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(ĕk'təprŏk`tə), phylum of sessile, colonial aquatic animals (commonly known as moss animals or oryonzoans). The zooids, or individual members of a colony, are microscopic, but colonies may grow up to 1 ft (30 cm) or more in diameter. Some colonies are erect and branching; others are thin, flat encrustations on rocks, seaweed, or water plants. The body wall of each zooid forms a tubular or boxlike case from which a circular or U-shaped crown of ciliated tentacles, the lophophore, is extended for feeding. Tentacle cilia generate water currents that sweep small organisms and organic particles toward the mouth, located within the lophophore. They reproduce sexually via a planktonic larval stage which settles and attaches to start a new colony. They also reproduce asexually by fission, fragmentation, or encapsulated resting stages. They were formerly placed in the phylum Bryozoa along with the EntoproctaEntoprocta
, animal phylum consisting of small marine organisms living in shallow coastal waters. The entoprocts are either colonial or solitary. The body is vase-shaped, with the upper edge covered by ciliated tentacles that direct microscopic animals and debris into the
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, which they superficially resemble. Ectoprocts are a large and ancient group (dating from the Ordovician). There are about 5,000 living species.

Class Phylactolaemata

Exclusively freshwater animals having chitinous or gelatinous zooids with circular or horseshoe-shaped lophophores and well-developed body wall musculature. They produce characteristic resting bodies called statoblasts, which can survive cold and drying and germinate to found a new colony.

Class Stenolaemata

Fossil and recent marine animals that have tubular zooids, calcified walls, and circular orifices. Protrusion of the circular lophophore does not depend on muscular deformation of body walls. They reproduce sexually by embryonic fission (polyembrony).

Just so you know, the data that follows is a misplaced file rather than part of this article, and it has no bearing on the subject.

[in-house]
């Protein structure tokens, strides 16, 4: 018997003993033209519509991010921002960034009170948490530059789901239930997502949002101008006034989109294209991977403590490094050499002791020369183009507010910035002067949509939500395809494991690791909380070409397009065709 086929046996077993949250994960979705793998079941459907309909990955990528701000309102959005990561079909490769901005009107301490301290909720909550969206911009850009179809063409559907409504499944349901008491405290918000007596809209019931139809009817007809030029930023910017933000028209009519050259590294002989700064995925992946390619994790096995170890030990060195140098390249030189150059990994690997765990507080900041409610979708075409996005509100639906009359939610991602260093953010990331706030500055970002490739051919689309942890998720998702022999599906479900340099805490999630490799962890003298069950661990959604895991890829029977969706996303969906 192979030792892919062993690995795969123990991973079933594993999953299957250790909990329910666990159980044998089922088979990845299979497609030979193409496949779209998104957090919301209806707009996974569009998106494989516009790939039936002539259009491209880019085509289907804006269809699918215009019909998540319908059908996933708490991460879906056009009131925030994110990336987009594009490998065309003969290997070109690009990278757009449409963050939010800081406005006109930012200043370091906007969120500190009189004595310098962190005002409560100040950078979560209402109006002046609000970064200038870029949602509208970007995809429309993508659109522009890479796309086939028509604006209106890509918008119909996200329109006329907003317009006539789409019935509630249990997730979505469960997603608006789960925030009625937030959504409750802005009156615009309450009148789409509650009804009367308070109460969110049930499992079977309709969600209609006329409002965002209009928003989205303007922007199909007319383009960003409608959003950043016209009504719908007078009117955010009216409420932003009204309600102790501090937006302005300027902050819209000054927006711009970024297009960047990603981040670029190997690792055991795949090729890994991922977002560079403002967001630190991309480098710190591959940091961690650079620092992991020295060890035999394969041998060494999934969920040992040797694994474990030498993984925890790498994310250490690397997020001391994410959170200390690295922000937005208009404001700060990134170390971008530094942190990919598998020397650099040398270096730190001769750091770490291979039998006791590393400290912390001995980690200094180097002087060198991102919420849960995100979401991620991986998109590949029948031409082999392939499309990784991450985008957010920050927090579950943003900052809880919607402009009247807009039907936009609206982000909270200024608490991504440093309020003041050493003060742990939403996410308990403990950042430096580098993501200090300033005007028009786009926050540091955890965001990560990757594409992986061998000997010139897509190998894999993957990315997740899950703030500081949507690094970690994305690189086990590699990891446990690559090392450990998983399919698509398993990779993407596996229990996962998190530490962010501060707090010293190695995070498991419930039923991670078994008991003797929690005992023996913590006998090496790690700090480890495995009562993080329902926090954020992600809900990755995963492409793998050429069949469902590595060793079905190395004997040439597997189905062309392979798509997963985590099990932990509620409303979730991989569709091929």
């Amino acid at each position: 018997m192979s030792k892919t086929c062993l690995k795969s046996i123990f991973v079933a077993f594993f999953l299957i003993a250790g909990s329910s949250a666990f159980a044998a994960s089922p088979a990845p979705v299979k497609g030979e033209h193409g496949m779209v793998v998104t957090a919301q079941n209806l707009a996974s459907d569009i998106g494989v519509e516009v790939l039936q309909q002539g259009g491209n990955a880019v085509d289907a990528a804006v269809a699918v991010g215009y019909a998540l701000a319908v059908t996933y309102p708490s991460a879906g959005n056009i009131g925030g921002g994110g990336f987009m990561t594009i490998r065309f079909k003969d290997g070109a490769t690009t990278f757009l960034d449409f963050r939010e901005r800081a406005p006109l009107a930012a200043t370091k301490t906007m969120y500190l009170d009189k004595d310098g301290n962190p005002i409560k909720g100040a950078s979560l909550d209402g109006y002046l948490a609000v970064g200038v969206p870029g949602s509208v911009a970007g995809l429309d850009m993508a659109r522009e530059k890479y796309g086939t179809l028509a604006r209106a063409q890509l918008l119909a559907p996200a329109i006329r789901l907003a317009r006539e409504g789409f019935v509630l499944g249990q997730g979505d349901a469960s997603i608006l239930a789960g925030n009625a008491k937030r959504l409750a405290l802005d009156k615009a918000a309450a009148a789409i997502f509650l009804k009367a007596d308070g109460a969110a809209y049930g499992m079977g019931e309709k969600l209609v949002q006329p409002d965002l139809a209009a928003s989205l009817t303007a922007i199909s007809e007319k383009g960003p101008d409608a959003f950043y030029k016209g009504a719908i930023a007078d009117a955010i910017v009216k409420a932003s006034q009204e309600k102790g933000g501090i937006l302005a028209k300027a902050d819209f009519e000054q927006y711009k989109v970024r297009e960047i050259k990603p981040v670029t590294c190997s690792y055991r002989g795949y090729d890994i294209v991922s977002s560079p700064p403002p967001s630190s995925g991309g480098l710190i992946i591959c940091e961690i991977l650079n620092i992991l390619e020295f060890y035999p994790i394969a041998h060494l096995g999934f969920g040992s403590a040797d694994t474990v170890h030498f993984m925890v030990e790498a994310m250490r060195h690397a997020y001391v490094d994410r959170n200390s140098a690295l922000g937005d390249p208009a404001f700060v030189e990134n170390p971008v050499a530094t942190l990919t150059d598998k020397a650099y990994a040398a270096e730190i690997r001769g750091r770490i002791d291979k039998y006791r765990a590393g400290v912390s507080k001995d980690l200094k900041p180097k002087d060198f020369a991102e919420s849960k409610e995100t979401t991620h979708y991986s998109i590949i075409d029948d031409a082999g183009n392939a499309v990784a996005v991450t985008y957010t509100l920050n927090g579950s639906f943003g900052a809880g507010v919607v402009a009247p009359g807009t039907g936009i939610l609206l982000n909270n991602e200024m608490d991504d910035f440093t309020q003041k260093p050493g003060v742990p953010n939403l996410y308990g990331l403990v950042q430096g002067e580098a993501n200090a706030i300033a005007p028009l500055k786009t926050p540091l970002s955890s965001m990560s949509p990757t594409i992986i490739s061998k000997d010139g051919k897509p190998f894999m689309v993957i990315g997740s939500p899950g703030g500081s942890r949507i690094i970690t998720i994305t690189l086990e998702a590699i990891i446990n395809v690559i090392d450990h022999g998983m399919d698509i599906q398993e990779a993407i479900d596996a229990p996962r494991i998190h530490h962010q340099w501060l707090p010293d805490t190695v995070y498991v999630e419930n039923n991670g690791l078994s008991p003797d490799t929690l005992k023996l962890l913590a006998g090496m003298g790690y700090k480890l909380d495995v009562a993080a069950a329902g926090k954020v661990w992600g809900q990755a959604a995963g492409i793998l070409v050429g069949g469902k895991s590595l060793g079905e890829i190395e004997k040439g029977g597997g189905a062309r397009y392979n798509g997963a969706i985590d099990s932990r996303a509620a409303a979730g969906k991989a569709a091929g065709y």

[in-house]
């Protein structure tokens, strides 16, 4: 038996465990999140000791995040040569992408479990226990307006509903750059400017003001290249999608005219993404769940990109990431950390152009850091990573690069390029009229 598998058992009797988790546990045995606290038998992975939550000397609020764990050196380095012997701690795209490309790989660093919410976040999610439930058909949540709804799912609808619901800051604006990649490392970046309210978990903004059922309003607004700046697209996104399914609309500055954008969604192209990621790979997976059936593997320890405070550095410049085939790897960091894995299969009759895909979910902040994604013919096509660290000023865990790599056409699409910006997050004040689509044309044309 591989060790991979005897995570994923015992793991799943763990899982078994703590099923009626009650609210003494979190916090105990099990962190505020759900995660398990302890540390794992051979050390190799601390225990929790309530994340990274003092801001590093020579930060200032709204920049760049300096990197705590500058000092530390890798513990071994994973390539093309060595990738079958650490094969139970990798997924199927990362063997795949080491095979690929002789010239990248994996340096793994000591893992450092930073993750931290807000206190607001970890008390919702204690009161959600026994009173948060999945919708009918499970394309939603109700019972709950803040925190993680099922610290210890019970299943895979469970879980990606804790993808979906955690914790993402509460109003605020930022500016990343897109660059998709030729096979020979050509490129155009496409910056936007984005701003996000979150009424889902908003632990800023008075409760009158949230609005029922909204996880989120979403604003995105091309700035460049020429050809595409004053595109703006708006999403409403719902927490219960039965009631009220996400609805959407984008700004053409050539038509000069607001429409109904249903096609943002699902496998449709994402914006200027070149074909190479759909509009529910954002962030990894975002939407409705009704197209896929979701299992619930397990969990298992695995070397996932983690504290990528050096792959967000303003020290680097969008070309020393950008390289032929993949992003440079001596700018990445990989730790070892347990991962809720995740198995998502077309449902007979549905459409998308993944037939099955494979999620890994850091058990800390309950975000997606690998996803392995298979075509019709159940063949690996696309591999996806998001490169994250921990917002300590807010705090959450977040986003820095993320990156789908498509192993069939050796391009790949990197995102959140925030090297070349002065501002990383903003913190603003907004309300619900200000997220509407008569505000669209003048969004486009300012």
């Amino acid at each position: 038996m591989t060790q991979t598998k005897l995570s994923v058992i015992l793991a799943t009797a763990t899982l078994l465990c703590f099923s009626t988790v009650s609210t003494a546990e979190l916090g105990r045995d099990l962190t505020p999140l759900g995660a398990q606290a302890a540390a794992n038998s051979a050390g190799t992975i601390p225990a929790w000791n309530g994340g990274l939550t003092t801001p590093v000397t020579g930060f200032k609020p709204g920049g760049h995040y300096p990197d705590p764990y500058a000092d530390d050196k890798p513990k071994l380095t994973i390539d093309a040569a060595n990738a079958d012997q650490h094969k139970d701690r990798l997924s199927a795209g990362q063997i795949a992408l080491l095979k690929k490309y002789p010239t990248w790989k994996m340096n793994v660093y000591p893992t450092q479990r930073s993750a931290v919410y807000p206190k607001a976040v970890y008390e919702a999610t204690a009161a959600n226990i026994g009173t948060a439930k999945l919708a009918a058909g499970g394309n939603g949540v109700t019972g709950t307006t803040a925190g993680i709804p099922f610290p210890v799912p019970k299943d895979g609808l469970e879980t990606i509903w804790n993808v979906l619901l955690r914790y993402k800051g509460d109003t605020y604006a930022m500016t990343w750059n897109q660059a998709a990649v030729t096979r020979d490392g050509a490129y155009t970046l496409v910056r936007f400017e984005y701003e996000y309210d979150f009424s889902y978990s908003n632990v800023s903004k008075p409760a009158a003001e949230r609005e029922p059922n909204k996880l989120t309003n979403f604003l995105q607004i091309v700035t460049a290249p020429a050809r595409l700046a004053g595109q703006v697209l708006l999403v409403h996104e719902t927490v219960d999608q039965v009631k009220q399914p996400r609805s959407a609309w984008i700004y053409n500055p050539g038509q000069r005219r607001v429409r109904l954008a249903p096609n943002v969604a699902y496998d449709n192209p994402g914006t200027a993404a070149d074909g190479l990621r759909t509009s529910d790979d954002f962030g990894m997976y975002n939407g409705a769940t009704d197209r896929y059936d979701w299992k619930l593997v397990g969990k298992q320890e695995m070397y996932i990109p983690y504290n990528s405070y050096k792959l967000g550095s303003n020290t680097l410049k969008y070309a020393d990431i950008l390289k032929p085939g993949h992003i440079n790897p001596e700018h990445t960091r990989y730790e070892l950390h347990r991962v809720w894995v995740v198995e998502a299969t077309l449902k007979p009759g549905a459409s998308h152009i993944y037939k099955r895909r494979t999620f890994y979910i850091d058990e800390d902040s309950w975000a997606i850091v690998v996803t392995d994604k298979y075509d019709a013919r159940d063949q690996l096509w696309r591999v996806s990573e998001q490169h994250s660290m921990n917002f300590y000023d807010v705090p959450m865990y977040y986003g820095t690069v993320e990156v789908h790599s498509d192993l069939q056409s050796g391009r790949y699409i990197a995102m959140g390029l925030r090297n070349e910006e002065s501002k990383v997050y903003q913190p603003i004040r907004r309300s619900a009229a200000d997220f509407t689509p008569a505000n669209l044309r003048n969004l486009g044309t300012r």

Class Gymnolaemata

Fossil and recent primarily marine animals with cylindrical or boxlike chitinous or calcified zooids. Their colonies are often polymorphic, with zooids specialized for feeding, defense, support, and reproduction. The lophophore is circular and protrusion depends on body wall deformation.

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(invertebrate zoology)
A subphylum of colonial bryozoans having eucoelomate visceral cavities and the anus opening outside the circlet of tentacles.
McGraw-Hill Dictionary of Scientific & Technical Terms, 6E, Copyright © 2003 by The McGraw-Hill Companies, Inc.
References in periodicals archive ?
The second character (an elongate male ectoproct) is reported from H.
First, like Tjeder [21], they noted that the condition of the ninth tergite and ectoproct differentiated Hypochrysa (fused) from Kimochrysa (whose structures they considered partially fused).
Gravels of the underlying "Plio-Pleistocene Lafayette" contain reworked Paleozoic age marine invertebrates (brachiopods, corals, pelmatozoans, ectoprocts).
Polypide morphology and feeding behavior in marine ectoprocts. Bull.
In benthic environments, sponges, ectoprocts, cnidarians, and ascidians can produce biologically active substances that may be destructive to enemies during space competition (Whittaker and Feeny, 1973; Uriz et al., 1991).